“To live is to change, and to be perfect is to have changed often.” St. John NeumannThe Sisters of St. Francis of the Neumann Communities was officially founded on July 11, 2004 when communities of Franciscan women in Hastings-on-Hudson, Syracuse and Buffalo, New York joined together in the first union of Franciscan communities in the U.S. Three years later, they were joined by the Sisters of St. Francis of Millvale, Pennsylvania. Because the four independent congregations all stemmed from the same community founded more than 150 years ago in Philadelphia and were under the guidance of St. John Neumann, our congregation is known as the Sisters of St. Francis of the Neumann Communities.
St. John Neumann was born in Bohemia (an area of western Czech Republic) in 1811. The bishop put an end to his plans to be ordained a priest in 1835 when he canceled all ordinations, due to an overabundance of priests in the country. Because he could speak English, Neumann wrote to bishops in the U.S., where a bishop in New York agreed to ordain him.
There was no overabundance of priests in the U.S.; Father Neumann was one of just 36 priests for 200,000 Catholics. With a parish that spread from Lake Ontario to Pennsylvania and no established parish churches, Father Neumann spent most of his time on the road — traveling throughout the countryside, teaching in taverns and celebrating Mass in villagers’ homes. He learned Spanish, French, Italian, Dutch and Gaelic so that he could hear the confessions of his parishioners. Eventually he settled in an area of western New York that is now part of Tonawanda as the first pastor of St. John the Baptist Church, which became the base for his missionary work.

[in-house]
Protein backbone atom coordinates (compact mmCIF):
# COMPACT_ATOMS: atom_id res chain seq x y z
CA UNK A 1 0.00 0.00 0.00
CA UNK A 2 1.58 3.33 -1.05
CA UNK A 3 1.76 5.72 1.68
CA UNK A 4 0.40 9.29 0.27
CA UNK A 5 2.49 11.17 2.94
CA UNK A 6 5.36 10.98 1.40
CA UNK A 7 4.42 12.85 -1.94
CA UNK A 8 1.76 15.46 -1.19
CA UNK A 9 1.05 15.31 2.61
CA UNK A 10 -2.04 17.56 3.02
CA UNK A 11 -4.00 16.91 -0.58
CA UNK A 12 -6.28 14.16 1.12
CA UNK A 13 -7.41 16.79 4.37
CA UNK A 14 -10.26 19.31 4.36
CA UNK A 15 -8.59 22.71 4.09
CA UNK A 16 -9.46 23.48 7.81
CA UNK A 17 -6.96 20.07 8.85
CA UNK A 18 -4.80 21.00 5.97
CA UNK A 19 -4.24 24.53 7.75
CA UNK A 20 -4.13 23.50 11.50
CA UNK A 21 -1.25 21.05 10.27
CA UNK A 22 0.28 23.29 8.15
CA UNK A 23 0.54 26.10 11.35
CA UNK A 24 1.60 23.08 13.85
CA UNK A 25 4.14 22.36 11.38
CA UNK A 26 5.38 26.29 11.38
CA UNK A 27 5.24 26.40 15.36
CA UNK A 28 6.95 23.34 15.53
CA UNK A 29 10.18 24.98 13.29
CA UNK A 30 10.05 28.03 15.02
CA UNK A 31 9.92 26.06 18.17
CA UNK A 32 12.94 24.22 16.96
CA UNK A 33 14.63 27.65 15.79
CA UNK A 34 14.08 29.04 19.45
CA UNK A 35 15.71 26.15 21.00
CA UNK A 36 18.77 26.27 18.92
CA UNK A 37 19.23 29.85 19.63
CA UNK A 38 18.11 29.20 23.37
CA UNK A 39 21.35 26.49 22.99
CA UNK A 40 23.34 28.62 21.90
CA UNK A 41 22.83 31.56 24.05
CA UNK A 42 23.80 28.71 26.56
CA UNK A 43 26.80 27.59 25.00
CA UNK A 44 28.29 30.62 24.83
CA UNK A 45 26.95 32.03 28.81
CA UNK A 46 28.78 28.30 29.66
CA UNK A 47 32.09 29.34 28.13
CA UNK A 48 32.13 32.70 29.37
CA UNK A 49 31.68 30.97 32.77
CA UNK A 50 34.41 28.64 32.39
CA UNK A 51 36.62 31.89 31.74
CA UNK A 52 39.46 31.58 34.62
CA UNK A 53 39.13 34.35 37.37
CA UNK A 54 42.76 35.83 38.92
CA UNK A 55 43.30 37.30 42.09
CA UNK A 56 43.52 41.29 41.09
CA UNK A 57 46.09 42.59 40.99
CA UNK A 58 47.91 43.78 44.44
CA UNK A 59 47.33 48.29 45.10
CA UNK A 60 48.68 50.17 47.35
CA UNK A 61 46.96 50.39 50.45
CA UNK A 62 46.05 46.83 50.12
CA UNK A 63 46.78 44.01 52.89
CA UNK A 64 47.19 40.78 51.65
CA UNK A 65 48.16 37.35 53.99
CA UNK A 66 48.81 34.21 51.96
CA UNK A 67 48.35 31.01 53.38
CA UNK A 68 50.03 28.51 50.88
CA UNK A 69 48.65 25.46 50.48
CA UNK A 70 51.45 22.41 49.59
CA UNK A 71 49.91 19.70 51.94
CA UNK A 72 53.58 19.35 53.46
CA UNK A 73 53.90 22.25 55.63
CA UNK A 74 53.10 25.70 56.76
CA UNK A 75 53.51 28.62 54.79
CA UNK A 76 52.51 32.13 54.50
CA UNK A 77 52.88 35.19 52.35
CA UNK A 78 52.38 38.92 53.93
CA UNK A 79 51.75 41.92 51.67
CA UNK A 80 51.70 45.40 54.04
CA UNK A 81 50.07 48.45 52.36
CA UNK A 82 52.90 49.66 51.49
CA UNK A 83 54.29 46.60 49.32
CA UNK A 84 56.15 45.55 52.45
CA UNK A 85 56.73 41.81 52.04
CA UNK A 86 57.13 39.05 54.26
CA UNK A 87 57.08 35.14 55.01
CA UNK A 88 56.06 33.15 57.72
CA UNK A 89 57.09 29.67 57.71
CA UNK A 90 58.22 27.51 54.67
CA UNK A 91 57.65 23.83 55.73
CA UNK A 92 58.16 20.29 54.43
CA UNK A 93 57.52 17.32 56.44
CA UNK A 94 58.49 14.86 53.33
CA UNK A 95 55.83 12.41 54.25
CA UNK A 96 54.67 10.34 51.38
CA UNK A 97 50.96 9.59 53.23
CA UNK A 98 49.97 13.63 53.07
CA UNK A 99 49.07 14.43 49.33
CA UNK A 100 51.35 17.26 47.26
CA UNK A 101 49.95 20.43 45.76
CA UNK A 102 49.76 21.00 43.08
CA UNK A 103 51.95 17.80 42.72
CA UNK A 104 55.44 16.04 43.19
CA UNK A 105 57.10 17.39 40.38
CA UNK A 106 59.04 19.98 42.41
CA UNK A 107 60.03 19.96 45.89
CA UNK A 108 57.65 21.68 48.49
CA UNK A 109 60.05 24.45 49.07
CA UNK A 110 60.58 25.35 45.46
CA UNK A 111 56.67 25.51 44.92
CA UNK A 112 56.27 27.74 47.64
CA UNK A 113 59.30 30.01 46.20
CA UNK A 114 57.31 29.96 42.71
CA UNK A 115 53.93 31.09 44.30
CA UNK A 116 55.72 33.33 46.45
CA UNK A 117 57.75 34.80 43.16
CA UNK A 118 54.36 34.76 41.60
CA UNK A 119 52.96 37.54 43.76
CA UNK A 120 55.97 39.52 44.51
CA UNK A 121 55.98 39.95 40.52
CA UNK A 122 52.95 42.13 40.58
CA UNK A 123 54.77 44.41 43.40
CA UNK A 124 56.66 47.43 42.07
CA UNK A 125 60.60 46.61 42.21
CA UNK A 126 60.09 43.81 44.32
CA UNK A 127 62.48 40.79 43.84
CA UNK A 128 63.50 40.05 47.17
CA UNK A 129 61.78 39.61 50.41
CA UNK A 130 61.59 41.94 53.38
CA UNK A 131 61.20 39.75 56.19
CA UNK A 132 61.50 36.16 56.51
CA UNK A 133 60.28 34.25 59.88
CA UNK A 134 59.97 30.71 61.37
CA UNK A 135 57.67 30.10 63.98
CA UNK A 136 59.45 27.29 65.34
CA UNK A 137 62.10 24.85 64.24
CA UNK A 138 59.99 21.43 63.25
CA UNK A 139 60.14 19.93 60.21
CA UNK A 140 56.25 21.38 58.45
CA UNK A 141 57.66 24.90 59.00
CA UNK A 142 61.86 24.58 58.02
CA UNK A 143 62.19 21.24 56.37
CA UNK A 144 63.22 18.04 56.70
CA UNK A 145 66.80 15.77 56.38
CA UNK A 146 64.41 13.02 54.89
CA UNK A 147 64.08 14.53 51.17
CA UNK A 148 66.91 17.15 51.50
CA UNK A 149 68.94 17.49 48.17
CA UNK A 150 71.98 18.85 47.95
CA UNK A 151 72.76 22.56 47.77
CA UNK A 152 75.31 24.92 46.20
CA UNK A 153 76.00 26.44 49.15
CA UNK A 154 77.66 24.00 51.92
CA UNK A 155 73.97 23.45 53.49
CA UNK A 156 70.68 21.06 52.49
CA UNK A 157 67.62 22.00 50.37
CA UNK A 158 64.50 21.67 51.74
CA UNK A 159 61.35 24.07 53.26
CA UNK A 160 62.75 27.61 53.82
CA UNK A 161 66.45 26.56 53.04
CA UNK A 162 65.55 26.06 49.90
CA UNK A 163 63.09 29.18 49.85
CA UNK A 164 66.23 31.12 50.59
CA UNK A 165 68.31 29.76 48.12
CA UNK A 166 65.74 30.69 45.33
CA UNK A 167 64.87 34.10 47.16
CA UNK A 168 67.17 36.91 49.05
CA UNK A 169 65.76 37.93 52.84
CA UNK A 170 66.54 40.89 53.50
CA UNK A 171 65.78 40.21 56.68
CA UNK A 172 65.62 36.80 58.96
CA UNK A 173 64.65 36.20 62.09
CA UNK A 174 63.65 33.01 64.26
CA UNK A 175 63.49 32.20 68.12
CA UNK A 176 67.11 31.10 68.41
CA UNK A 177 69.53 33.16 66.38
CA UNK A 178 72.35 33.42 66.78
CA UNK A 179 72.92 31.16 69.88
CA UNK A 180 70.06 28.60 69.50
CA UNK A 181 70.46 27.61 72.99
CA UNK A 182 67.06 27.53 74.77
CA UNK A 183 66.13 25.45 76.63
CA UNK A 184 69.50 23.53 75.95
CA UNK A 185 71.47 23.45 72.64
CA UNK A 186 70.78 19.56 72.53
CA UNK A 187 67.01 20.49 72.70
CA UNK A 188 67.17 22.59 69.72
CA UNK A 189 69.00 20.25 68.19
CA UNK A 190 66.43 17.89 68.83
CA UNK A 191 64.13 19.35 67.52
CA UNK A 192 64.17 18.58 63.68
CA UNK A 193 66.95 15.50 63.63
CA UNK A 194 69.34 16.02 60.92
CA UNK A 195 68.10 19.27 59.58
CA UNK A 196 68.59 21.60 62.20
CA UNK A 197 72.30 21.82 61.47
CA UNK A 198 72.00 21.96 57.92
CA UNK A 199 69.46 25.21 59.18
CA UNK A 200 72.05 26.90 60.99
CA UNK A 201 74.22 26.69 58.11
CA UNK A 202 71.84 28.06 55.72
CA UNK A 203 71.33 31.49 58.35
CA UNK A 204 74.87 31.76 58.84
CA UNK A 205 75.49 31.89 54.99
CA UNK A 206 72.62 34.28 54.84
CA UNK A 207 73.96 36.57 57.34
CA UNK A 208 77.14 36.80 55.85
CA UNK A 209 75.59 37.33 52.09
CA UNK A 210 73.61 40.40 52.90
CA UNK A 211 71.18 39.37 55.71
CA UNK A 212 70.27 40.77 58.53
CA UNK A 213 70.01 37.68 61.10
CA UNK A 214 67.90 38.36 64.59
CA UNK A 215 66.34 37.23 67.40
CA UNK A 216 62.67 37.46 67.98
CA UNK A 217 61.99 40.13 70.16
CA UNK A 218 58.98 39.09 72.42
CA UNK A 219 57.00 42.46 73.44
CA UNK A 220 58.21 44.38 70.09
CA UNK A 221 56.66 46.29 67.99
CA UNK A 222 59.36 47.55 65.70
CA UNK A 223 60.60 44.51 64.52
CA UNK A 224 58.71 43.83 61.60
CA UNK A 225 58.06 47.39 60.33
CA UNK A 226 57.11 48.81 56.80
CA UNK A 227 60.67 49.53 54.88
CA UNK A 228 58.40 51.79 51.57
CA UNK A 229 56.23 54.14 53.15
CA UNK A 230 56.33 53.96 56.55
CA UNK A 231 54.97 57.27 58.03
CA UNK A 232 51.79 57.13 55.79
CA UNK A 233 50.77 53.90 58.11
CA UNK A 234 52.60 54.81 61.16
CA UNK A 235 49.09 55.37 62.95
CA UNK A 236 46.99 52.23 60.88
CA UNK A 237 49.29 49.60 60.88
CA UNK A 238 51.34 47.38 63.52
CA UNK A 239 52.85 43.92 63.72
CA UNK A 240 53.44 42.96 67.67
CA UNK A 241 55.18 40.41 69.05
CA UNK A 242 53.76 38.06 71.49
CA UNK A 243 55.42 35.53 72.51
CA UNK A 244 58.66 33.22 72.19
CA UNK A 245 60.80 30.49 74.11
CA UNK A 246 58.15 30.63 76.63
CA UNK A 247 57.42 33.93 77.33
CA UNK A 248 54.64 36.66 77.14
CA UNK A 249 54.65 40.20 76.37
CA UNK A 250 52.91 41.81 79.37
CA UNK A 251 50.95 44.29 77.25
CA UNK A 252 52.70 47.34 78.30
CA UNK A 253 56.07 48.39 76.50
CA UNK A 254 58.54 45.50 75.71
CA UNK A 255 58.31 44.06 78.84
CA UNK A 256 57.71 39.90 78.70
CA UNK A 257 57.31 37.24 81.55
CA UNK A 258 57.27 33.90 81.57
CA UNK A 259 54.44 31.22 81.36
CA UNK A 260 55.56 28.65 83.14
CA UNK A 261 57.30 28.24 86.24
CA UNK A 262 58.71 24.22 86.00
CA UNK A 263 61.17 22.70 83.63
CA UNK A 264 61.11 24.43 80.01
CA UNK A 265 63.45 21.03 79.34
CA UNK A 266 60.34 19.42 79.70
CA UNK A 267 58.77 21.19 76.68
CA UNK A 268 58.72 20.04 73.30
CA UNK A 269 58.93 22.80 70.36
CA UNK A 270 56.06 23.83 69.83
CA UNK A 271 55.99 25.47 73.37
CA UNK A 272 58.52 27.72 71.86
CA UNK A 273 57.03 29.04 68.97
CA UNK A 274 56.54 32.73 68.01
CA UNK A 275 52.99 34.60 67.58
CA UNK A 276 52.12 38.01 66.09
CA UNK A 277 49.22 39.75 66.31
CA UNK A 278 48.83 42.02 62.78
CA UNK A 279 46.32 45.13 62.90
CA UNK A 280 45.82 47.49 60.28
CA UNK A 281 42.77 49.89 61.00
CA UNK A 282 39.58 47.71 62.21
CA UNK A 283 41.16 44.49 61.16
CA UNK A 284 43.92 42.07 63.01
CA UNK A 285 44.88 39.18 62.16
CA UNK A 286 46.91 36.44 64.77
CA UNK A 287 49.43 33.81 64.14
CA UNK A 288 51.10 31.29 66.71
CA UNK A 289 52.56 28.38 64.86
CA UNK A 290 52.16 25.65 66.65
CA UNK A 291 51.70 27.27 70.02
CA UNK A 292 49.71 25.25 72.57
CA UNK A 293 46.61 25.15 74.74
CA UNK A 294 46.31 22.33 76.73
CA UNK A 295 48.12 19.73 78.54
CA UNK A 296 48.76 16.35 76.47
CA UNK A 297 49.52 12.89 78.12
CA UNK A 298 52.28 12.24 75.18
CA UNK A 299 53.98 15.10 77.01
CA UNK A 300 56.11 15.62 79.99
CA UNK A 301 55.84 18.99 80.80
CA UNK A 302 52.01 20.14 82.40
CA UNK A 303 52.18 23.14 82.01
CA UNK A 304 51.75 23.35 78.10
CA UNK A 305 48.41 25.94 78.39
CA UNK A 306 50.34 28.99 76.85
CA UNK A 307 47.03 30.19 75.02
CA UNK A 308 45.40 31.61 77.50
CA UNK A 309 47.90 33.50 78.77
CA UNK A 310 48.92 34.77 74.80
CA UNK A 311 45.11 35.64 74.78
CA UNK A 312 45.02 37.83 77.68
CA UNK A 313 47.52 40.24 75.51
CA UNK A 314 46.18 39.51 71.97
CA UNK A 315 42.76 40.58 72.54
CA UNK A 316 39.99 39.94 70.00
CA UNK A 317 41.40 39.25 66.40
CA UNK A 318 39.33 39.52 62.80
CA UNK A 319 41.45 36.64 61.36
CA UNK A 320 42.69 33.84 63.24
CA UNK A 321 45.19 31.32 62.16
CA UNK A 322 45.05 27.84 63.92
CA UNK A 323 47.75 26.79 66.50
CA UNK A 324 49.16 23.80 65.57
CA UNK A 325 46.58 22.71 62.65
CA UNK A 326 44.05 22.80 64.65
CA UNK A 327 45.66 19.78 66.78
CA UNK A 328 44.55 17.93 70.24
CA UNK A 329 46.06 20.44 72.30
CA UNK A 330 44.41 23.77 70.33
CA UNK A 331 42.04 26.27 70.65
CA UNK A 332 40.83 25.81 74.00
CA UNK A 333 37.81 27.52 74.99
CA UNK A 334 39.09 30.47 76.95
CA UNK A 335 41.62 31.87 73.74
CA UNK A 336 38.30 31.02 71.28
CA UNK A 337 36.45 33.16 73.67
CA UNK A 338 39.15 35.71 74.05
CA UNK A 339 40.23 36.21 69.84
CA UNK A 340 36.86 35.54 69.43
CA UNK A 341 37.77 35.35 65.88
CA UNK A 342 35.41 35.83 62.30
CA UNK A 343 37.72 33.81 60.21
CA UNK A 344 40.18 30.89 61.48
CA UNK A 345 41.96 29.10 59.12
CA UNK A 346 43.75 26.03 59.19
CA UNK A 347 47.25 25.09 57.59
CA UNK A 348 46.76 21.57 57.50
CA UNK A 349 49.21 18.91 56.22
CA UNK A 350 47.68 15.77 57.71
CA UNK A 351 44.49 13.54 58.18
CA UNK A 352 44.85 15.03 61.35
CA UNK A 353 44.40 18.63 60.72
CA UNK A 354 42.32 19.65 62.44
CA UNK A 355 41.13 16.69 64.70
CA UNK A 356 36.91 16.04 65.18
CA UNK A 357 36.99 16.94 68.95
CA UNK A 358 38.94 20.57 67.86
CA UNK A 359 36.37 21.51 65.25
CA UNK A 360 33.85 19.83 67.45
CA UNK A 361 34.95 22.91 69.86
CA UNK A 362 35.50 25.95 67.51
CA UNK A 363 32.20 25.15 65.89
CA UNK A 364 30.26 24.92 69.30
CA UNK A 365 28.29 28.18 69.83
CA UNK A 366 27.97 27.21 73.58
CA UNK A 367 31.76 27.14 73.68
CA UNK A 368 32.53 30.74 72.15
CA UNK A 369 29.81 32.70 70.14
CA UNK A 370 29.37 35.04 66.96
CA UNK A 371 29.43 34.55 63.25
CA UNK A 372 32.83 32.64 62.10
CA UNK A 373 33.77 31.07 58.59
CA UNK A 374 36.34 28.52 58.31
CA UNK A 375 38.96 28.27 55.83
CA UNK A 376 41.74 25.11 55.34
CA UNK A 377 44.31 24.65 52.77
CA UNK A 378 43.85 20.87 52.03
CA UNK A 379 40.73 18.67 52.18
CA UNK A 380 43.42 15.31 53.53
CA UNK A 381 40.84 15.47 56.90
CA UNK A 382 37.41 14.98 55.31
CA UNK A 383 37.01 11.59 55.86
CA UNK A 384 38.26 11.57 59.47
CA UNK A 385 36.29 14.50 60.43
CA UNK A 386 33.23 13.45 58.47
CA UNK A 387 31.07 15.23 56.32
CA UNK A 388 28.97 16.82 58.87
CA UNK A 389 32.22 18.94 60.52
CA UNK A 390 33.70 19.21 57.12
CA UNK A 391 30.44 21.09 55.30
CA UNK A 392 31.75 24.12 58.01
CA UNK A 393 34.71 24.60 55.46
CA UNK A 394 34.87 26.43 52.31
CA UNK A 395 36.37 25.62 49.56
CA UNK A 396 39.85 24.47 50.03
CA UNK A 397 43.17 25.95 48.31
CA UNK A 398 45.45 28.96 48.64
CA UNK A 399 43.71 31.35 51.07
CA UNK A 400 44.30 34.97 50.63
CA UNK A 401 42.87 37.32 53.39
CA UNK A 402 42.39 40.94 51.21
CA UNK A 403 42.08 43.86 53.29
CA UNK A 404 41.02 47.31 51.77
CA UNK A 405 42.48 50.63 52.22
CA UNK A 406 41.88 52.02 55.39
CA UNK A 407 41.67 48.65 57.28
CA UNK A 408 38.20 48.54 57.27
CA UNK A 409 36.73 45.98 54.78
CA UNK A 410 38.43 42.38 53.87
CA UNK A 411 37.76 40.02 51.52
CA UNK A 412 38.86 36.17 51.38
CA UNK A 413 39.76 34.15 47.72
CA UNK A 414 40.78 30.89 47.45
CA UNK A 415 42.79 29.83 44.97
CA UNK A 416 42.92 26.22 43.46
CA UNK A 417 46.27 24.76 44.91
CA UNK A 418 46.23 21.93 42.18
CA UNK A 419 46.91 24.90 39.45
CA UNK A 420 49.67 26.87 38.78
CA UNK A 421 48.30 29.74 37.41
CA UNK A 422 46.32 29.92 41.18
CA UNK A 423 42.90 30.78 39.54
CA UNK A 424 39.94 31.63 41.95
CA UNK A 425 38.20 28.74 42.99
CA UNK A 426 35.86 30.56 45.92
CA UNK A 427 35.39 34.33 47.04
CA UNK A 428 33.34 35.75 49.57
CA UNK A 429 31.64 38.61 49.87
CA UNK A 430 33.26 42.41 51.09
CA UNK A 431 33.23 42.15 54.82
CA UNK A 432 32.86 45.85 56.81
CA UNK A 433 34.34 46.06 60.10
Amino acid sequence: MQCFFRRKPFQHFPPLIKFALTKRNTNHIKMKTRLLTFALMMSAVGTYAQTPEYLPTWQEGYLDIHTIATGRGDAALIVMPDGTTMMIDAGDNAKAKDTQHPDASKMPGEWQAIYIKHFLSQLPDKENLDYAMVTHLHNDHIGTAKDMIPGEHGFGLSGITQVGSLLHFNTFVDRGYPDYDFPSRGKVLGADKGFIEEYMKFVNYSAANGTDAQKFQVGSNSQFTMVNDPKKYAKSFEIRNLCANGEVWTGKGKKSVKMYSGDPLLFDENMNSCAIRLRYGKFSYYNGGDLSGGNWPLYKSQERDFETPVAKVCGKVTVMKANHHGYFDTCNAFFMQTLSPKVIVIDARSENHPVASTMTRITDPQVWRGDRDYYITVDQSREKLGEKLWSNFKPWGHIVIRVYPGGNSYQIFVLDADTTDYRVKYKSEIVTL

In 1852, Father Neumann was appointed bishop of Philadelphia, a city with a growing immigrant population. To meet the demand of these residents to have their children taught in the Catholic tradition, Neumann became the first bishop in the U.S. to organize a diocesan school system. He supported the foundation of the Sisters of St. Francis of Philadelphia to minister to the communities of non-English speaking Italians, Germans and Irish.
While doing errands in early January 1860, Bishop Neumann collapsed and died at the age of 48. He was canonized by Pope Paul VI in 1977.
St. John Neumann is considered the patron saint of education.